Greyhawk: Return to the Classic
Turmoil Between Crowns
The Turmoil Between Crowns includes the decade of internal schisms in the Great Kingdom during the reign of Overking Nalif, as well as the civil war that followed the ascension of Ivid I.
After a century of misrule by the increasingly decadent Celestial House of Rax, the other nobles of the Great Kingdom agreed that another Rax ruler was unacceptable. The last royal heir of the house was assassinated in 446 CY and Ivid I of the House of Naelax claimed the throne, thus plunging the nation into civil war.
Most of the House of Naelax sided with Ivid, though a few of his cousins did not. The church of Hextor enthusiastically supported Ivid’s cause, lending their church armies to the effort. House Cranden opposed the Naelax prince, as did many in the house of Garasteth and, of course, the remnants of House Rax. Nobles of all the Celestial Houses used the war as cover to settle unrelated old scores with one another, thereby increasing the discord of the era. Alliances shifted until 449 CY, when House Darmen elected to back the Naelax under the premise that it’s always wise to side with the likely winner. The Darmen troops sacked Rel Deven in Harvester of that year and helped to secure the kingdom’s central lands. In Planting of 550, the other houses finally accepted Ivid as Overking, their leading princes paying homage to their new ruler along the Great Way in the Parade of Crowns.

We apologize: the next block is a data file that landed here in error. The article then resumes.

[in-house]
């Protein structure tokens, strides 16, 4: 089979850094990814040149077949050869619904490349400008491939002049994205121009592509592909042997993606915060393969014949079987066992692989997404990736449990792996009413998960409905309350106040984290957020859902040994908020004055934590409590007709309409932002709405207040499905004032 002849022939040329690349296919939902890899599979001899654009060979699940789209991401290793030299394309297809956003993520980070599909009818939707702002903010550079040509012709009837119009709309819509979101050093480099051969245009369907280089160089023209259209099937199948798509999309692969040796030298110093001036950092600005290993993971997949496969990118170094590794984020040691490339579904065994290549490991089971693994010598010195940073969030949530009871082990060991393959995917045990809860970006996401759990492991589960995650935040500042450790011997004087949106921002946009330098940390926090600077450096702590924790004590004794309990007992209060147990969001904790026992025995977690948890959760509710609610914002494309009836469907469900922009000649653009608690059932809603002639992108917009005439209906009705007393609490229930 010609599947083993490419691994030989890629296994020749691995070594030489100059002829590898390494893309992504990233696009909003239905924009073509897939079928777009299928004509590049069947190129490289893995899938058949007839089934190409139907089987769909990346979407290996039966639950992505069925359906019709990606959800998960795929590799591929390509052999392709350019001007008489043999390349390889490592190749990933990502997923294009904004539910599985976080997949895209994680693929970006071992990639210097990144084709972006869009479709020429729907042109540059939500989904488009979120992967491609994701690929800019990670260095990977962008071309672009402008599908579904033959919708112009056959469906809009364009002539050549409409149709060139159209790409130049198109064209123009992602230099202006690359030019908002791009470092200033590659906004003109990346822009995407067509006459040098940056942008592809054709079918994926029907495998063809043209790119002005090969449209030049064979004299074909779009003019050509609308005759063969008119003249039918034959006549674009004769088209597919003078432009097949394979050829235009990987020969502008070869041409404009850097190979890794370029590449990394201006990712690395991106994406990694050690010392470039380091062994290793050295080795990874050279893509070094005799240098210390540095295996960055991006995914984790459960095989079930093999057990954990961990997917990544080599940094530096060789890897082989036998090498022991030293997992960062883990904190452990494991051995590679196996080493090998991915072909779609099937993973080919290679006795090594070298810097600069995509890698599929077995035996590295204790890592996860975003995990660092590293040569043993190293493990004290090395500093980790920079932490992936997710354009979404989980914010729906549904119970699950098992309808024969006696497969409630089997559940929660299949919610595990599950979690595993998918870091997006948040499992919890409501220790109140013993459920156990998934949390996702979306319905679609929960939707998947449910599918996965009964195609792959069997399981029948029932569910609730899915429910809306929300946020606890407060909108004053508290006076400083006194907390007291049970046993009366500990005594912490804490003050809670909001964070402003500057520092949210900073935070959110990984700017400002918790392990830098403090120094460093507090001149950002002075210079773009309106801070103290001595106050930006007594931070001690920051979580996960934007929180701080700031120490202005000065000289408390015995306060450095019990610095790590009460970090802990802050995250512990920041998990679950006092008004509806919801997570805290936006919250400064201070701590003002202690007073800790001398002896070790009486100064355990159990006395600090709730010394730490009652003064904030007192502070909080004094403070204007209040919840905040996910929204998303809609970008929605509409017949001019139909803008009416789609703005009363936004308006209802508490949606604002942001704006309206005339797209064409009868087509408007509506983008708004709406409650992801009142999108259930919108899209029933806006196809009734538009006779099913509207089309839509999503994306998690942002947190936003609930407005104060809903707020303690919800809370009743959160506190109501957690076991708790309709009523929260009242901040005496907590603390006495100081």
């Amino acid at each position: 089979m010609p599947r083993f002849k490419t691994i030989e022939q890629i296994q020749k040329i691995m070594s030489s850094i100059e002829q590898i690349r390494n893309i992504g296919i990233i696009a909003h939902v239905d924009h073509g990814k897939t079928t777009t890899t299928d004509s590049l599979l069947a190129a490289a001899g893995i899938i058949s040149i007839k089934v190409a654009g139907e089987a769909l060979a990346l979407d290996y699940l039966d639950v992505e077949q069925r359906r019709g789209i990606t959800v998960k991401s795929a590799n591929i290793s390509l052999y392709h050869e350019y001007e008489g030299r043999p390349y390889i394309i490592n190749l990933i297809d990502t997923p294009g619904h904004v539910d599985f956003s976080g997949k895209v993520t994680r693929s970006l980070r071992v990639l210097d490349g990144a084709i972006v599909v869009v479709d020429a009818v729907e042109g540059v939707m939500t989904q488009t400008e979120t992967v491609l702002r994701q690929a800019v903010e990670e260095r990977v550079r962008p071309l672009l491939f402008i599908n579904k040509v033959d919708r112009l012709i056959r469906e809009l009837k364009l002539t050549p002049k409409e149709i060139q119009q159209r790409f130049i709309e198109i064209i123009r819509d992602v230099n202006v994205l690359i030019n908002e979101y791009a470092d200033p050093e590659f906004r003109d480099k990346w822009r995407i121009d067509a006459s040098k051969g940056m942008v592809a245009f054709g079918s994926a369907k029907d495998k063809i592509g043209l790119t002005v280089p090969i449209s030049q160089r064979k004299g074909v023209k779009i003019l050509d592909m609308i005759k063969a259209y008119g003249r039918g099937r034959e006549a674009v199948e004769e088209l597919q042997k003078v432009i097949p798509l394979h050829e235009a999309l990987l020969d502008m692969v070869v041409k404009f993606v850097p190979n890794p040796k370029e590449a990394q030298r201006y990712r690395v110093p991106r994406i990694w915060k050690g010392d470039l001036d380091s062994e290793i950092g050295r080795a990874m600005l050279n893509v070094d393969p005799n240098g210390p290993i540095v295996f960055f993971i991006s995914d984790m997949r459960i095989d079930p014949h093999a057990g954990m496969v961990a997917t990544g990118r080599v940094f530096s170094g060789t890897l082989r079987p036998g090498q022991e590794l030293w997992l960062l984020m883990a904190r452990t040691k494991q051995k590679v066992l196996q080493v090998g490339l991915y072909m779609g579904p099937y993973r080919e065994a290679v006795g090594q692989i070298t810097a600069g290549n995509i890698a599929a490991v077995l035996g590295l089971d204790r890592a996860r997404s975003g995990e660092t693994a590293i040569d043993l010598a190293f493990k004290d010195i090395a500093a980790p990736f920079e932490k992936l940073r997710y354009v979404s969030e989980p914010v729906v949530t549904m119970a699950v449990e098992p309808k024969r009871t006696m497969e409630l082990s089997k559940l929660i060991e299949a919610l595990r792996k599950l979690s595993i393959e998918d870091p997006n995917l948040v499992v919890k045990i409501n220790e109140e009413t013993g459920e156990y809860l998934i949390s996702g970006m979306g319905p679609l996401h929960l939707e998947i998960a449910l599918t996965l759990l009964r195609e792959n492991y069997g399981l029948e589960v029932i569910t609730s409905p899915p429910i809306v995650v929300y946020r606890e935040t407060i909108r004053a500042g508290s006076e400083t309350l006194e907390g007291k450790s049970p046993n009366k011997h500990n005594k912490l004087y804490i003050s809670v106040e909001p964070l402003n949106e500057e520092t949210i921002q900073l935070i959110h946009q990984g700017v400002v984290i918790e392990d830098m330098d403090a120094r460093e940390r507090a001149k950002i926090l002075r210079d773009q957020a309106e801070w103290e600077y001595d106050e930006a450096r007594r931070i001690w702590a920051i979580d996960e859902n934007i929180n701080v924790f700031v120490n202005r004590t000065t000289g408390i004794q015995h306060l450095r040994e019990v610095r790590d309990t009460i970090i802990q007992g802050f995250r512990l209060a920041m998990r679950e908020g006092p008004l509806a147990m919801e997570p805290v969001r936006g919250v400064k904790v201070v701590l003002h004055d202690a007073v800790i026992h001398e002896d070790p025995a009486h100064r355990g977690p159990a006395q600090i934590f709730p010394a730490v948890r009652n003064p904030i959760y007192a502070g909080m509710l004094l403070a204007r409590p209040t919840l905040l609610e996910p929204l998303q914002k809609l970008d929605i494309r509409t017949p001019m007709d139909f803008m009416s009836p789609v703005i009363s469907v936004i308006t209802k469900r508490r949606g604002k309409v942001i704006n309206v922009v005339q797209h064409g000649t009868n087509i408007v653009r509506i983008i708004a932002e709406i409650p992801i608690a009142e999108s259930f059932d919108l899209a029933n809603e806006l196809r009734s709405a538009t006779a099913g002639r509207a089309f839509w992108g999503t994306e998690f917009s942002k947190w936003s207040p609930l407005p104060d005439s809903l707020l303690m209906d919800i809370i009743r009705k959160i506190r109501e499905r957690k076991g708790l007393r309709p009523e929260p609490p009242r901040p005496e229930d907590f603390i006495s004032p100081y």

Much knowledge was lost during the Turmoil Between Crowns, including the charts and records of the expeditions of House Atirr. As a condition for accepting his rulership, the rulers of North Province, South Province, and Medegia required him to give them virtual autonomy over their lands. House Cranden attempted to ally South Province with the Iron League, but this ultimately failed. Most priests of Heironeous left the kingdom or were marginalized in isolated areas, speeding the Great Kingdom’s decline into evil. The fiend-summoning of House Naelax, unusual at the time of the Turmoil, eventually became commonplace among the kingdom’s nobles.